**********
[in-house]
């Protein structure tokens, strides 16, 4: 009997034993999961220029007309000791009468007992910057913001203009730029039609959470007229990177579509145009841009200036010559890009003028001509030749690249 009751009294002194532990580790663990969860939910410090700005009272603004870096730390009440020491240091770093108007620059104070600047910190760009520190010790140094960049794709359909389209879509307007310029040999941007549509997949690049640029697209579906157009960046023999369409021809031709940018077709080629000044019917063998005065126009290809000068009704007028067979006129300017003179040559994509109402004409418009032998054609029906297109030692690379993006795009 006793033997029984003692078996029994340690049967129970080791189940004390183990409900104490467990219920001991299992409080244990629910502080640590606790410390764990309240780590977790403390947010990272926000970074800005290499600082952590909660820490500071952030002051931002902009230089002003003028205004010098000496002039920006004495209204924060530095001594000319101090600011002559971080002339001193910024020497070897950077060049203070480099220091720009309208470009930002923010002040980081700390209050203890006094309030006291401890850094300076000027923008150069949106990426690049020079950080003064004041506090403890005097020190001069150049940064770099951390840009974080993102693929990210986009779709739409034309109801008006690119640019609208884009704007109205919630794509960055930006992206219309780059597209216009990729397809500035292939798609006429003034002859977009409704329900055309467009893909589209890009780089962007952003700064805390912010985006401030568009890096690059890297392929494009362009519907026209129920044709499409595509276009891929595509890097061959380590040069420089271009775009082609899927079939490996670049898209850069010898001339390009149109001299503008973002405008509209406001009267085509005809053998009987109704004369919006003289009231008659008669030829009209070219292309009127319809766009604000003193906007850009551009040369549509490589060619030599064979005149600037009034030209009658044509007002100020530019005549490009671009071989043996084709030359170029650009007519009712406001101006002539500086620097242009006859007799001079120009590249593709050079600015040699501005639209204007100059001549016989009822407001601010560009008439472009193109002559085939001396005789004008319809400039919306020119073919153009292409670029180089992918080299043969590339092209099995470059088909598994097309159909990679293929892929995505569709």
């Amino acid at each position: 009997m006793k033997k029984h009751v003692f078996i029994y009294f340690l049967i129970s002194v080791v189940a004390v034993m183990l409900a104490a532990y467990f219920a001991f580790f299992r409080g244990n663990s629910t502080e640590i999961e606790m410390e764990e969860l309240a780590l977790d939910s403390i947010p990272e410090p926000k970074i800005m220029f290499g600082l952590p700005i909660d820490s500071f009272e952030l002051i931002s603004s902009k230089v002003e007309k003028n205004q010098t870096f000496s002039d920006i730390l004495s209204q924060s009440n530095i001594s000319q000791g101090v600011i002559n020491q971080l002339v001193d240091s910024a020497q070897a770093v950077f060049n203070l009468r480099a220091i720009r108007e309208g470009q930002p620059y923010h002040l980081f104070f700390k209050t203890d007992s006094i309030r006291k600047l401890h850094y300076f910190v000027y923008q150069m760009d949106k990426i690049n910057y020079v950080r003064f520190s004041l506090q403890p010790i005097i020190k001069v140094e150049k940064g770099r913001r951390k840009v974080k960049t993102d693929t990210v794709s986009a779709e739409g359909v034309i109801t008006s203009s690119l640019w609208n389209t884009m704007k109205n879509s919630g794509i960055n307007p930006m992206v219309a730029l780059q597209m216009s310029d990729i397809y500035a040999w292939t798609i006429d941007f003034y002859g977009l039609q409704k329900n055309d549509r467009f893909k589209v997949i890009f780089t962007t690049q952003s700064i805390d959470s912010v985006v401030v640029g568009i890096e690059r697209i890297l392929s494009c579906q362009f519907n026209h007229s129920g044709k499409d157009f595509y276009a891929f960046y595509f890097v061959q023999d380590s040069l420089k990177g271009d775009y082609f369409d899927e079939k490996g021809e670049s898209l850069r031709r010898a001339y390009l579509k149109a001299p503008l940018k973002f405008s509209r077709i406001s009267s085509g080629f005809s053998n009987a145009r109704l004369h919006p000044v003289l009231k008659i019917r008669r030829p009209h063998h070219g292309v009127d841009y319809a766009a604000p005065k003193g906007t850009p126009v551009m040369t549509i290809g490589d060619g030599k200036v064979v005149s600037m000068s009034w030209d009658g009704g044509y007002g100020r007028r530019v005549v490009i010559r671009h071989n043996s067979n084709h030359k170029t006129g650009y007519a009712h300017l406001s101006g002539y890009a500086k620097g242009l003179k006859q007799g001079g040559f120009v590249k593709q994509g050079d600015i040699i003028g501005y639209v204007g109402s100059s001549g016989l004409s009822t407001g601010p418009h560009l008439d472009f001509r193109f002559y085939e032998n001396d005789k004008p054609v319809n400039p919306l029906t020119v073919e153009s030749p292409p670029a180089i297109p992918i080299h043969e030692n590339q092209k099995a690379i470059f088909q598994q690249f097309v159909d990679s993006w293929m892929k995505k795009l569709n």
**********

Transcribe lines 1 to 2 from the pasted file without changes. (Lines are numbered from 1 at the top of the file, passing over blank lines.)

[in-house]
């Protein structure tokens, strides 16, 4: 009997034993999961220029007309000791009468007992910057913001203009730029039609959470007229990177579509145009841009200036010559890009003028001509030749690249 009751009294002194532990580790663990969860939910410090700005009272603004870096730390009440020491240091770093108007620059104070600047910190760009520190010790140094960049794709359909389209879509307007310029040999941007549509997949690049640029697209579906157009960046023999369409021809031709940018077709080629000044019917063998005065126009290809000068009704007028067979006129300017003179040559994509109402004409418009032998054609029906297109030692690379993006795009 006793033997029984003692078996029994340690049967129970080791189940004390183990409900104490467990219920001991299992409080244990629910502080640590606790410390764990309240780590977790403390947010990272926000970074800005290499600082952590909660820490500071952030002051931002902009230089002003003028205004010098000496002039920006004495209204924060530095001594000319101090600011002559971080002339001193910024020497070897950077060049203070480099220091720009309208470009930002923010002040980081700390209050203890006094309030006291401890850094300076000027923008150069949106990426690049020079950080003064004041506090403890005097020190001069150049940064770099951390840009974080993102693929990210986009779709739409034309109801008006690119640019609208884009704007109205919630794509960055930006992206219309780059597209216009990729397809500035292939798609006429003034002859977009409704329900055309467009893909589209890009780089962007952003700064805390912010985006401030568009890096690059890297392929494009362009519907026209129920044709499409595509276009891929595509890097061959380590040069420089271009775009082609899927079939490996670049898209850069010898001339390009149109001299503008973002405008509209406001009267085509005809053998009987109704004369919006003289009231008659008669030829009209070219292309009127319809766009604000003193906007850009551009040369549509490589060619030599064979005149600037009034030209009658044509007002100020530019005549490009671009071989043996084709030359170029650009007519009712406001101006002539500086620097242009006859007799001079120009590249593709050079600015040699501005639209204007100059001549016989009822407001601010560009008439472009193109002559085939001396005789004008319809400039919306020119073919153009292409670029180089992918080299043969590339092209099995470059088909598994097309159909990679293929892929995505569709």